Wear blue light glasses towards evening

Staring at digital screens before bed is known to cause irregular sleep patterns and problems falling asleep in general. When you have to work past sunset, wearing blue light glasses can help decrease this digital strain. I have a pair of non prescription Calvin Klein frames, and while I resemble an espresso hipster, they get the job done. Once I finish work for the day during close week, I fall from my desk chair into my queen bed and am ready to GTF to sleep. Sans caffeine/alcohol and with the value add of the blue light glasses, I am snoozing in minutes, my only problems being the persistent dreams about work. ?

Be mindful of your nervous stress habits (and try to break them)

This hack is often overlooked, but everyone has nervous habits that rear up during times of extreme stress or busyness. For me, it’s chewing the inside of my cheeks (yes, that’s a real thing) and touching my face. Other people bite their nails, push down their cuticles or have another bodily tick that temporarily calms the nerves. Being aware of these habits – and having a game plan to nip them before your work week starts – is key.

I started chewing gum instead of my mouth tissue, and literally sitting on my hands so I wouldn’t touch my face. It seems elementary, but no one said breaking hard-formed adult habits was easy. ?? James Clear, author of Atomic Habits, writes about breaking bad habits and forming healthy, productive ones – his framework applies mostly to personal development and goals, but he also touches on detrimental physical habits as well: “Everything from biting your nails to overspending on a shopping spree to drinking every weekend to wasting time on the internet can be a simple response to stress and boredom….but you don’t eliminate a bad habit, you replace it.”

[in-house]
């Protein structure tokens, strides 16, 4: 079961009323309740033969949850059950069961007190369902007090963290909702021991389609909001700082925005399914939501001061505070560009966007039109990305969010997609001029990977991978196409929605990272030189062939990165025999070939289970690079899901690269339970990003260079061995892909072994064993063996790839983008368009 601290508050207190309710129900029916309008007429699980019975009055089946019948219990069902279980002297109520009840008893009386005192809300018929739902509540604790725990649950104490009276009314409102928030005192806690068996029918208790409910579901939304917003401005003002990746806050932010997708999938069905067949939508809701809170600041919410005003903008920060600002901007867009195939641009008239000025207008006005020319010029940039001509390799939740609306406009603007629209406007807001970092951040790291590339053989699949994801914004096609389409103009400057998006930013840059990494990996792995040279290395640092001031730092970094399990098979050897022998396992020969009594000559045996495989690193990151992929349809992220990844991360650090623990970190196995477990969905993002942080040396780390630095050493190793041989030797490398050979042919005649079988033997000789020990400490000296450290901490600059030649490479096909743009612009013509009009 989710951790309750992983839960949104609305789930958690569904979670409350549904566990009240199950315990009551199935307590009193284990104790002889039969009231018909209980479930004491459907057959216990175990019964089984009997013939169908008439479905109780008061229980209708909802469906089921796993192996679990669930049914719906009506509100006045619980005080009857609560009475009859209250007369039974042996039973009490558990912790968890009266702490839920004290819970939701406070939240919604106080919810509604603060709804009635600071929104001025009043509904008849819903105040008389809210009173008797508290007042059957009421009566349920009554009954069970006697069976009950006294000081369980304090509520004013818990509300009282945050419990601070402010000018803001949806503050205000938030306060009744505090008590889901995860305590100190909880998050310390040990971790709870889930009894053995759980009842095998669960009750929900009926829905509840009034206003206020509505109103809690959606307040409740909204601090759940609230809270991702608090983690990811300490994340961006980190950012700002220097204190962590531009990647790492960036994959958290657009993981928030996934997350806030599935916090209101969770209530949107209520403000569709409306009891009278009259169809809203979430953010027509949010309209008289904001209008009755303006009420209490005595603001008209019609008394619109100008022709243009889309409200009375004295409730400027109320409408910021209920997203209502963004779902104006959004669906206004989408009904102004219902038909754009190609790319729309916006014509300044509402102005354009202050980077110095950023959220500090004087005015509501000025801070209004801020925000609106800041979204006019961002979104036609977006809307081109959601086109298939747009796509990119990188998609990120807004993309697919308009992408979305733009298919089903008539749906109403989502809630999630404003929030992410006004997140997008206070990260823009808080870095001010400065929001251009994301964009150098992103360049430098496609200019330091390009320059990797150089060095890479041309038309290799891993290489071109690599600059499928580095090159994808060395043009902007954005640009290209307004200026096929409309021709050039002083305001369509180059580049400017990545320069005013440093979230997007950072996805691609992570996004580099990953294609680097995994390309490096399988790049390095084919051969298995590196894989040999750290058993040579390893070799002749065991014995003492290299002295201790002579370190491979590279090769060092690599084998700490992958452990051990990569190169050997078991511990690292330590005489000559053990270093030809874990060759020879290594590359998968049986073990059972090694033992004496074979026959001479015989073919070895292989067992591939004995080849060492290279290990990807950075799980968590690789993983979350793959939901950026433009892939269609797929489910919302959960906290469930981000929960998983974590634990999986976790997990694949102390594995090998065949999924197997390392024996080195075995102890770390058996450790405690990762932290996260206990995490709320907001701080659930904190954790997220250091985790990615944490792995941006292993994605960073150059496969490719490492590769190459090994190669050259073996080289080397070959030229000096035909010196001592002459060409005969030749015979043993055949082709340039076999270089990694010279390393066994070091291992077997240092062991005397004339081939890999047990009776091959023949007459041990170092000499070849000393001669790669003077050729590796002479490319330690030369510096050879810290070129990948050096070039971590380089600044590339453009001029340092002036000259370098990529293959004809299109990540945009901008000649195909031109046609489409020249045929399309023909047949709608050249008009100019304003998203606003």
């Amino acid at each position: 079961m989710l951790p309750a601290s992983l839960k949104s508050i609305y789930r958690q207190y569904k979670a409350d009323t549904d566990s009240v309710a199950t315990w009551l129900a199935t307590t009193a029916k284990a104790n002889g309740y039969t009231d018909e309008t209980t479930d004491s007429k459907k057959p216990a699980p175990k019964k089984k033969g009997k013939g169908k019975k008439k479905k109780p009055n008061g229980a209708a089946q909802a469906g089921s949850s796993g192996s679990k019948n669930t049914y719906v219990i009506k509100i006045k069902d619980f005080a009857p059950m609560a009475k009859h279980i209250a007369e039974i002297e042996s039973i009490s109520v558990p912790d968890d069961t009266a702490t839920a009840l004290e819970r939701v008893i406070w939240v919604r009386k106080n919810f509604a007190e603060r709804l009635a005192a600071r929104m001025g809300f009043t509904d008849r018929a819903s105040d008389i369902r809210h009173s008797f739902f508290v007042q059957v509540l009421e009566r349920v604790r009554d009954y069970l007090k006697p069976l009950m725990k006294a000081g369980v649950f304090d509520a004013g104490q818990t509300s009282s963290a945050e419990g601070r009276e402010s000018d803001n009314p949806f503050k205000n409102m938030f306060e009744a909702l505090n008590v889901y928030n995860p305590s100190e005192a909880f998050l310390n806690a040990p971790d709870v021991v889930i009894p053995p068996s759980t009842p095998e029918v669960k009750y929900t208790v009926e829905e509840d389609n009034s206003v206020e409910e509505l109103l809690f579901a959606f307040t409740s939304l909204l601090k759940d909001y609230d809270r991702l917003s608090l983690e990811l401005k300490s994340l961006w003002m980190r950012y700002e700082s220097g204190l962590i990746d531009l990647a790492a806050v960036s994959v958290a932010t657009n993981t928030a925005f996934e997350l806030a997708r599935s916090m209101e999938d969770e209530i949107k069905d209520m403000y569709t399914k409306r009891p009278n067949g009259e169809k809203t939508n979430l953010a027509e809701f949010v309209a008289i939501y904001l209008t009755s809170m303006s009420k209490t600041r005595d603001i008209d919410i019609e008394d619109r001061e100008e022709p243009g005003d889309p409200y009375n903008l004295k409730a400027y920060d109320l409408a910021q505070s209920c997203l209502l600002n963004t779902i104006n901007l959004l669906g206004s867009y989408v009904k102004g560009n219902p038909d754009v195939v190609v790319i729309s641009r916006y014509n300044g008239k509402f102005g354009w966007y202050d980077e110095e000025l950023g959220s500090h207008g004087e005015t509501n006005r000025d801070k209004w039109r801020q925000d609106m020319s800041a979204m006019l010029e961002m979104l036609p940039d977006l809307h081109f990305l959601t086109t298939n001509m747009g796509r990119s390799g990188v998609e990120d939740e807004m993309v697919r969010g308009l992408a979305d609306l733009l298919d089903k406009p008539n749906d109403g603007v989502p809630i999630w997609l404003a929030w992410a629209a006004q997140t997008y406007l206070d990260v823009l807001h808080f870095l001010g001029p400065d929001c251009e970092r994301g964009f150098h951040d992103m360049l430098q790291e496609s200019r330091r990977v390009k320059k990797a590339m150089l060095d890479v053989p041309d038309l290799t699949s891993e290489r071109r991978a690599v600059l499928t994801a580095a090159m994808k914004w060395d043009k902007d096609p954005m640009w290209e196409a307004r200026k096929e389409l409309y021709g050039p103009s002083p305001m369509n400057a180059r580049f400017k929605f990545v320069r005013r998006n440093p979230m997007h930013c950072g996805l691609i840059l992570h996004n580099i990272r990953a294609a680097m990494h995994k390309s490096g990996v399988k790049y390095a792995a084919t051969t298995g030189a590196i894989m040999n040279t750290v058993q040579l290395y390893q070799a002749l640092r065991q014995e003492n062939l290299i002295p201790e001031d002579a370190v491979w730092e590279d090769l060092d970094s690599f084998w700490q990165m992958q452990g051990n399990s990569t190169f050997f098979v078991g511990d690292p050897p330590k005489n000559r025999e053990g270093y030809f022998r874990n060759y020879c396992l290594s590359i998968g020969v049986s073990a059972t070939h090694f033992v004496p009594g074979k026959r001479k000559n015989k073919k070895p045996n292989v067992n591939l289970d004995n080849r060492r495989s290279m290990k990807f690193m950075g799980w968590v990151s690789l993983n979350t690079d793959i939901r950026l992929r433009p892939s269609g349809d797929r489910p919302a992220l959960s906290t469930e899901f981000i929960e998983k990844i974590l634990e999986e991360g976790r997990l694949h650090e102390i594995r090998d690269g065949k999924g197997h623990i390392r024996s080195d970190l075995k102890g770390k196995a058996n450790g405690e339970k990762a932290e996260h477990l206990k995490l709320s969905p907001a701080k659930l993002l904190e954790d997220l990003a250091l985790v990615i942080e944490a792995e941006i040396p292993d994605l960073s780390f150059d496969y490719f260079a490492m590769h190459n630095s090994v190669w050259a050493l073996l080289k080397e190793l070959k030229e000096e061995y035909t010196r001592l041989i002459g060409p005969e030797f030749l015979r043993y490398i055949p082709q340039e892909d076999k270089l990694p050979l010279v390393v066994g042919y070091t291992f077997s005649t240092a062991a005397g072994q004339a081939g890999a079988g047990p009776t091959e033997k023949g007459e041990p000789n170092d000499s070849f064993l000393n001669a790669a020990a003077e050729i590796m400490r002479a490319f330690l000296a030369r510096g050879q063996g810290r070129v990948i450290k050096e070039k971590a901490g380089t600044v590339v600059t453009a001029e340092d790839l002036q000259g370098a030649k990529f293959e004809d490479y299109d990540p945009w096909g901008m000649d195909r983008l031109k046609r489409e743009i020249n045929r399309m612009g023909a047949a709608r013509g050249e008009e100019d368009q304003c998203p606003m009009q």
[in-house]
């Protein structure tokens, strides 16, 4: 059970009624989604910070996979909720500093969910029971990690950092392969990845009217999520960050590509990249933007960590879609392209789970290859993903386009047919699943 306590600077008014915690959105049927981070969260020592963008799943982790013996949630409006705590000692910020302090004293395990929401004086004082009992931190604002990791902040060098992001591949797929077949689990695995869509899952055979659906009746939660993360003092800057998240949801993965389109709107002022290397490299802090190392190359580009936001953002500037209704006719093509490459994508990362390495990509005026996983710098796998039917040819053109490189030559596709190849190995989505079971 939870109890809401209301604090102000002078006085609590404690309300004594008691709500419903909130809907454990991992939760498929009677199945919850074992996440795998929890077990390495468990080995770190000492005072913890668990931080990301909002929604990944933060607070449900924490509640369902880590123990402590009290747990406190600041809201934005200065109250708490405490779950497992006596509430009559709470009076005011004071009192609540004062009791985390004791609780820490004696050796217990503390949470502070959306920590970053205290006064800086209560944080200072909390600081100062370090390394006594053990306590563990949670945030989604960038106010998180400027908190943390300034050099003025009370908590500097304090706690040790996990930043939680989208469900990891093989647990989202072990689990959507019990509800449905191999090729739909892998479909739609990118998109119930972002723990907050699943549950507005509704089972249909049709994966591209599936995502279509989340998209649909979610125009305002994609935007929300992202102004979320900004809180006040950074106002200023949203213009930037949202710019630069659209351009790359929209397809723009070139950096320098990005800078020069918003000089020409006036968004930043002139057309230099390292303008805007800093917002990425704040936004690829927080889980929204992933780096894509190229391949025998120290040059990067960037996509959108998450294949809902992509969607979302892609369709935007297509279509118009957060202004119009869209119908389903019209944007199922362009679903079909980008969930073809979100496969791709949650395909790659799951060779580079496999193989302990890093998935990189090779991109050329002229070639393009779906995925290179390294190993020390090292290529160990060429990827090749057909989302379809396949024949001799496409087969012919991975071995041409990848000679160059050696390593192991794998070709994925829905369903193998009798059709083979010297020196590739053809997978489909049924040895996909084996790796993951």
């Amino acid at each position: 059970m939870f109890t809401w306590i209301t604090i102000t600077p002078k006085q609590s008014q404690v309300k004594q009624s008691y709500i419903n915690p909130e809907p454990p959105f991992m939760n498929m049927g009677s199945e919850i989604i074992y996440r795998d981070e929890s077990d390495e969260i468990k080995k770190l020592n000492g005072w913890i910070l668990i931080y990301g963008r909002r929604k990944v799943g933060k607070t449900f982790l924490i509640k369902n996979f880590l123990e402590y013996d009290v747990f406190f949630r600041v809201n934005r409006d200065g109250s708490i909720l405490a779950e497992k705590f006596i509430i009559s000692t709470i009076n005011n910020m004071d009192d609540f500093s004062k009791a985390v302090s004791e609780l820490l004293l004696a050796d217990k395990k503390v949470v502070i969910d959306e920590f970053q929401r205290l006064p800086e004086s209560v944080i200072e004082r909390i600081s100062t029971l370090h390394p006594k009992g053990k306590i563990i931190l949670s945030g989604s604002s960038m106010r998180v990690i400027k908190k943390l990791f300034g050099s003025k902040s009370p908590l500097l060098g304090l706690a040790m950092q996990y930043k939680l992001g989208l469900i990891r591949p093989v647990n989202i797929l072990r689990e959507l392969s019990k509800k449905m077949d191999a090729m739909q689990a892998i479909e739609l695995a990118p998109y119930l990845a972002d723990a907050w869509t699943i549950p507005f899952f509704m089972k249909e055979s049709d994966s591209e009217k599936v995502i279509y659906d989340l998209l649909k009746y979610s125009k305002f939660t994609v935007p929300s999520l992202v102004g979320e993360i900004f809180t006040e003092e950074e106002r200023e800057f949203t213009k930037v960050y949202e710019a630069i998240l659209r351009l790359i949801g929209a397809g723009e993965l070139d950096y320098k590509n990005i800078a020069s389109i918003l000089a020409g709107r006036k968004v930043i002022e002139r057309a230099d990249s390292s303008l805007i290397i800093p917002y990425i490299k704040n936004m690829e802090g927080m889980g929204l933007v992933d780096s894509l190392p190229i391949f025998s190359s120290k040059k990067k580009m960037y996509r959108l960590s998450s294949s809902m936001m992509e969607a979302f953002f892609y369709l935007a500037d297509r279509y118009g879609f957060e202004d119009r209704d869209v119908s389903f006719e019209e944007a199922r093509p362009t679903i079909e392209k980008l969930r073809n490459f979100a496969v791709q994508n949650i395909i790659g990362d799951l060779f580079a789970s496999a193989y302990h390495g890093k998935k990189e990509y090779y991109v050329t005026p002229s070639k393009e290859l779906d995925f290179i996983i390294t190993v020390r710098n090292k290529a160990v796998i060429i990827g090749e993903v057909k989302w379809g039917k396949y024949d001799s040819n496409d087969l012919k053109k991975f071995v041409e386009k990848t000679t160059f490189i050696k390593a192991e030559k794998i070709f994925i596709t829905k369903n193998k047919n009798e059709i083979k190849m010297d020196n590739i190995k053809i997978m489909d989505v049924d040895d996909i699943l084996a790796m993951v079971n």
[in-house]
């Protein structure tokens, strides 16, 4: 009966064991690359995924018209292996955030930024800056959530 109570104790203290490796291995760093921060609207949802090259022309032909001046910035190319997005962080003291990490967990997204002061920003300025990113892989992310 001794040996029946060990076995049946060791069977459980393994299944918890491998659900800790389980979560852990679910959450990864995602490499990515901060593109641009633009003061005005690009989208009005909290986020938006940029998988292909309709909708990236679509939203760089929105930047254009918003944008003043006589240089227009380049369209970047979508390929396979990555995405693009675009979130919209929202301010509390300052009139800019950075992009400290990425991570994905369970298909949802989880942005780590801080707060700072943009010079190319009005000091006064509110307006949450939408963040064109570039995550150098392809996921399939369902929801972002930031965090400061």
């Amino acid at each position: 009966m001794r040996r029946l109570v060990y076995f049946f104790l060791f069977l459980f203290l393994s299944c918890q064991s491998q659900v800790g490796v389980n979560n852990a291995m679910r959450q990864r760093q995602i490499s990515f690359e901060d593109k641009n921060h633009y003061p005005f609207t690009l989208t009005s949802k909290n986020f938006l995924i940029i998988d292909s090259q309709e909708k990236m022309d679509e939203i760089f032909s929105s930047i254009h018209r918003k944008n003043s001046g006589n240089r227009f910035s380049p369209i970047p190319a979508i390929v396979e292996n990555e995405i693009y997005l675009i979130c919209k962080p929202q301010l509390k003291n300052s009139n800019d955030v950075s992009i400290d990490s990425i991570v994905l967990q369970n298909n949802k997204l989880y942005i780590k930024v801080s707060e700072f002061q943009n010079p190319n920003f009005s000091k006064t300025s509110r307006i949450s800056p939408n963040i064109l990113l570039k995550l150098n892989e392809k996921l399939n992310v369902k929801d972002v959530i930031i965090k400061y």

For more of a scientific deep dive on habits, check out his article on the four stages of habits and how to change them

Have a Designated Venting Partner (DVP)

A DVP might be the secret to balanced mental health during intellectual marathons. Events, both irksome and serious, always pop up at work that get your teeth grinding. Having someone to vent about these problems with is extremely helpful, especially when the pandemic is adding another layer of mental strain. Your DVP could be a significant other, parent, best friend or even online friends who are willing to listen to workplace intrigues. During close week, I started crying on Monday night ~10:45 p.m. because I couldn’t get two separate revenue and cost reports to tie out – I was snotting all over my keyboard and getting desperate, but I was lucky to have a support system to calm me down. 

If you don’t have a solid DVP, writing in a journal is an easy way to externalize and view your problems from a different perspective. Taking five minutes to vent to yourself (and maybe not to a coworker, which could get dicey) is a healthy way to digest events as they happen. During close week, I used my spare time to write in a guided chakra journal, which was a constructive way to declutter my thoughts. The journal was focused on holistic spirituality, but the simple act of inscribing thoughts on paper was cathartic. 

Set reasonable exercise expectations

When you’re working 63 hours a week, doing a full cardio or yoga set everyday might not be reasonable – and that’s totally okay. Instead of pressuring yourself to stick to normal exercises, reevaluate and adjust your routine to what your schedule allows for. It’s still vital to move around and not be a sedentary baked potato, but biking 10 miles or rollerblading after work creates unnecessary time pressure.

I’ll admit that during close week, I didn’t do any heavy exercising (goodbye hiking, biking, canoeing and core yoga). Instead, I focused on stretching in between meetings and taking 3-4 strolls throughout the day. It was a boiling 100 degrees outside in Phoenix, but the short bursts of activity were invigorating and led to a clearer mind at work. 

Working 60+ hours a week is challenging, but the amount of knowledge I learned was undeniable; and it certainly transcenda whatever industry or role you’re in. Lola George, a marketing specialist who worked in Chicago, also had 50-55 hour work weeks at a startup called Take 10 Trivia. “I prioritized my health by making sure that I ate healthy meals and snacks during the day, used aromatherapy at home and in the shower, and also journaling, meditating, praying and talking with loved ones helped me decompress,” she says. “I also had to make sure I left work at work (no work email on my phone, phone on DND in the evenings, etc.).”

Being an adult and having real accountability is overwhelming, but if your body & mind are balanced, growth is exponential. Just remember that showers and meal prepping are your friends! 

Mackenzie Patel is a proud 2020 Gator Grad and an accountant for Honeywell Aerospace. She has previously worked at Spoon HQ and written countless articles about food, lifestyle and culture. She LOVES yoga and classic literature (special shout outs to Cicero and Hemingway).